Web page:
# Multiple outcomes hurdle model - exists?

I have some data which includes multiple highly correlated outcomes as continuous variables. I had planned to analyse it using a multivariate normal model similar to the seemingly unrelated regression example in section 21.5 of the manual. However, on inspecting the data, I see that many of the outcomes suffer from a limit of detection effect as you might analyse with a hurdle model if you were looking at one of them individually.

This makes me wonder if the hurdle model can be, or has been extended to the multivariate case? Searches have shed little light, so I’m wondering if the Stan-meta-brain has any relevant wisdom ?

Just thinking out loud here:

What about combining the SUR with the multivariate (latent variable) probit approach from the manual. Then you’d have an 18 dimensional Normal with the latent “utilities” of the probits and the log(!?)-normal outcomes. This would be pretty messy to implement, because you’d have to use the techniques from the missing data chapter as well.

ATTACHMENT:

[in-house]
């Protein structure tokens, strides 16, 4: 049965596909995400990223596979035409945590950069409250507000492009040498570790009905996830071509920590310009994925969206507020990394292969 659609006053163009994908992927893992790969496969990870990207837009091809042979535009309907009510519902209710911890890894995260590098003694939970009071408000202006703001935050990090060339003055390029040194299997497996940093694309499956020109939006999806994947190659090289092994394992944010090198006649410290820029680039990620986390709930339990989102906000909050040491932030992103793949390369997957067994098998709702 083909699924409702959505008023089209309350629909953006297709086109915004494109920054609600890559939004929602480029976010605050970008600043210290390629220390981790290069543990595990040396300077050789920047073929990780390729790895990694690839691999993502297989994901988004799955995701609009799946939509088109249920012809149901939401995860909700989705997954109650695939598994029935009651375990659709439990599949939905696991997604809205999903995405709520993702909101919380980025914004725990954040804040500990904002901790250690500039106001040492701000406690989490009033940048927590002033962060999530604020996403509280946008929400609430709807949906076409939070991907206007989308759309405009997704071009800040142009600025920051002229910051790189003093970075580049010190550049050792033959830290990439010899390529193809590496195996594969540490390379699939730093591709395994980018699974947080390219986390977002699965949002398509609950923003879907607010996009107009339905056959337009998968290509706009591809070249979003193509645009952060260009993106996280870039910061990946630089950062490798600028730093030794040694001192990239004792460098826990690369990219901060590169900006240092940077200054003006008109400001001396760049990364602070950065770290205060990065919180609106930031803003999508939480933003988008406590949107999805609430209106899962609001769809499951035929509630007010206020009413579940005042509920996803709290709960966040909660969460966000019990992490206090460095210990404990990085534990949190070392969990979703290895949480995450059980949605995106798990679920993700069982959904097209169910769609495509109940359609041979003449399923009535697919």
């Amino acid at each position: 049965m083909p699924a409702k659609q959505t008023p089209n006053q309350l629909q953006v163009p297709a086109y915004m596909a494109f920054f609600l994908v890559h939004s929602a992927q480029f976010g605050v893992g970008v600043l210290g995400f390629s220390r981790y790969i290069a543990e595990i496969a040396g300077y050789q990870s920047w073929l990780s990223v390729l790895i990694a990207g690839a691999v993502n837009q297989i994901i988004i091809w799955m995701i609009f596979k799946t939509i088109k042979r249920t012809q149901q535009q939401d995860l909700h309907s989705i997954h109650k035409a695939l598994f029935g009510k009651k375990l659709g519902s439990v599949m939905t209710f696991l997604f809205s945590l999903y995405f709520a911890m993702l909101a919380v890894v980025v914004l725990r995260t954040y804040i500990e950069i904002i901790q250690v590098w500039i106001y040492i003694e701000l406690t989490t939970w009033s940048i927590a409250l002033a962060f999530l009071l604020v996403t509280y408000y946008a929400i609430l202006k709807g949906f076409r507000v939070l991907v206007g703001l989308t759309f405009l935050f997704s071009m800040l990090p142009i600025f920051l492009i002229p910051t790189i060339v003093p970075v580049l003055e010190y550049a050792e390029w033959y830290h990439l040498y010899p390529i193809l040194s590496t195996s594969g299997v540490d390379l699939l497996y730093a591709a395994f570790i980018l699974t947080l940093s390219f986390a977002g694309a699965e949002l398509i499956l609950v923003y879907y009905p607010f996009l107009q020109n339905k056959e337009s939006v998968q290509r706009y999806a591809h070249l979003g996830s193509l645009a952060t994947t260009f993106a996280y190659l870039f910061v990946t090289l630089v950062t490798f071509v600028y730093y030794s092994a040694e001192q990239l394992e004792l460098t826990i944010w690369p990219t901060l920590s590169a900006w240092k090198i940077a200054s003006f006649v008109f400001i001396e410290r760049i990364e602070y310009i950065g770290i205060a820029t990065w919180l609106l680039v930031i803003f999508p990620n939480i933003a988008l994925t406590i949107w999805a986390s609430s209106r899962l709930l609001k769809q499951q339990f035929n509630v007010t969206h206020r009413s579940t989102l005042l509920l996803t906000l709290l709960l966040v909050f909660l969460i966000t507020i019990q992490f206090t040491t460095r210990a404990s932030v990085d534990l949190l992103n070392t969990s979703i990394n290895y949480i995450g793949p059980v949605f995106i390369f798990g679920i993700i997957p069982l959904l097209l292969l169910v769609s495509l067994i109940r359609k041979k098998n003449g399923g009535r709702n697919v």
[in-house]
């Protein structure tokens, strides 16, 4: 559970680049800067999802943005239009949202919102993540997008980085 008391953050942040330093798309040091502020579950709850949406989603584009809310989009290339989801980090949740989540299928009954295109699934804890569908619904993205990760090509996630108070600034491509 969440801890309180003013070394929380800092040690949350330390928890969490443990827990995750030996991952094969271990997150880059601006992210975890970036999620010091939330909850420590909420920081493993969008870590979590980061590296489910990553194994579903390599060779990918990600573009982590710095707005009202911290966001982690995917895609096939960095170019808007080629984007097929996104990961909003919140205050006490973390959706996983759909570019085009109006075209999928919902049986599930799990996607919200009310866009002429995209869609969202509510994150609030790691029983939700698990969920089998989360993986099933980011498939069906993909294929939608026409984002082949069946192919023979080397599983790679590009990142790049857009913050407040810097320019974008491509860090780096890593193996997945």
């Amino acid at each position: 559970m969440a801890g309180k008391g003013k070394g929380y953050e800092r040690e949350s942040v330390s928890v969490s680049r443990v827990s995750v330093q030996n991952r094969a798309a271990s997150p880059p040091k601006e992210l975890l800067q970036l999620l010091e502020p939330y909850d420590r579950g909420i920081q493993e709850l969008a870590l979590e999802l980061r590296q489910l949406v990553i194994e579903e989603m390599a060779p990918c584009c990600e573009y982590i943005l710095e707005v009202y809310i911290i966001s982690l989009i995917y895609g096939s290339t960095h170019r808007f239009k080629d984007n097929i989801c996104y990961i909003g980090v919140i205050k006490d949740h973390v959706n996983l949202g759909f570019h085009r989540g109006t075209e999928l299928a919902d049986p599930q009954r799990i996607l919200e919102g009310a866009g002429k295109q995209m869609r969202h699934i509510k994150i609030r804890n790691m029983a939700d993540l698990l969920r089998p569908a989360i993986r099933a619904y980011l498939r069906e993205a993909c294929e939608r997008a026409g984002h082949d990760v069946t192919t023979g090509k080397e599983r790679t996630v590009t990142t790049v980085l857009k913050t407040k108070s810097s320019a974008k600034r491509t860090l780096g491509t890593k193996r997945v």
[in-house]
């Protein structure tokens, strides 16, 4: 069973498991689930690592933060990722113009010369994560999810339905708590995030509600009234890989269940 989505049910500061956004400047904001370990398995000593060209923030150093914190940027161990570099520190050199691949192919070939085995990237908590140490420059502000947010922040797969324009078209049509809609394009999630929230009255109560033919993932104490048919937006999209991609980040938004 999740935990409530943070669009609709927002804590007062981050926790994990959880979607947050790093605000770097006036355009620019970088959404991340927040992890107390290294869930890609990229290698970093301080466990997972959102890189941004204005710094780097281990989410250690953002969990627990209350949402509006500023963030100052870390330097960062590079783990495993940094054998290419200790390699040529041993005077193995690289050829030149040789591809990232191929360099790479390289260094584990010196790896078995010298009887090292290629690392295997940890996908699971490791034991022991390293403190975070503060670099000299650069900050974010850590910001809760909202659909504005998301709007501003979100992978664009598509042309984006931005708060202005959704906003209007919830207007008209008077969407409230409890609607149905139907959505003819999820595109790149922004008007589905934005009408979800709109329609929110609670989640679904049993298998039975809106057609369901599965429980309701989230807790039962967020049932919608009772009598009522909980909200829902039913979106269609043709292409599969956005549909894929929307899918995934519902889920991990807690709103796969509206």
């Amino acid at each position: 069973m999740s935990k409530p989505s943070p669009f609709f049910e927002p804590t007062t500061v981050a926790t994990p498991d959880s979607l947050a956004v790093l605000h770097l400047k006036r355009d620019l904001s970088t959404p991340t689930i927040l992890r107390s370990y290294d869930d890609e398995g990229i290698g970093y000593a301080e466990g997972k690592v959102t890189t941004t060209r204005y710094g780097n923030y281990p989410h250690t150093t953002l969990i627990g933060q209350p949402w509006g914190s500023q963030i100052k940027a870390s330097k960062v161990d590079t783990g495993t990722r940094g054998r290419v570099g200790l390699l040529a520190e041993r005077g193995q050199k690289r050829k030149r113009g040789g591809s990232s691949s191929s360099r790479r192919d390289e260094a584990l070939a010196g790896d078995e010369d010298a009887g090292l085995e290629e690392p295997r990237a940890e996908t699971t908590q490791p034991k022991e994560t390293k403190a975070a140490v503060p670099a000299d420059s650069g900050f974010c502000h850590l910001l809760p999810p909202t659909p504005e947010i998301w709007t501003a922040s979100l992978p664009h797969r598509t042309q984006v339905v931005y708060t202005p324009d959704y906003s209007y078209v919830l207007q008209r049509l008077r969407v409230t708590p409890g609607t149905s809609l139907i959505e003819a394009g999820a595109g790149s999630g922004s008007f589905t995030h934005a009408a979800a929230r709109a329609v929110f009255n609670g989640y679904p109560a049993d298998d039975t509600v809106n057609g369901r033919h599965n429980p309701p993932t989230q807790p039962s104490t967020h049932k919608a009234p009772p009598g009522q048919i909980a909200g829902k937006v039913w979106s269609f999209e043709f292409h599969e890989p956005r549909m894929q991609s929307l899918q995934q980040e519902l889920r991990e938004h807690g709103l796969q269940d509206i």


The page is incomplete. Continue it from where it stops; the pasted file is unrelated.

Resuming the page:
1 Like

Thanks for the suggestion @Max_Mantei. I took a look at that probit model and it doesn’t seem quite right for what I want. A univariate hurdle model for continuous variables (as far as I understand), has both a bernoulli component and either a gamm distribution or a lognormal. From testing univariate models of above I think a lognormal is more appropriate. However I don’t know if there such a thing as a multivariate lognormal distribution in Stan ? If I understand correctly a Wishart distribution is a multivariate gamma, so perhaps as a first step I could adjust the SUR example to a Wishart distribution as a first step and try to figure out the bernoulli component later?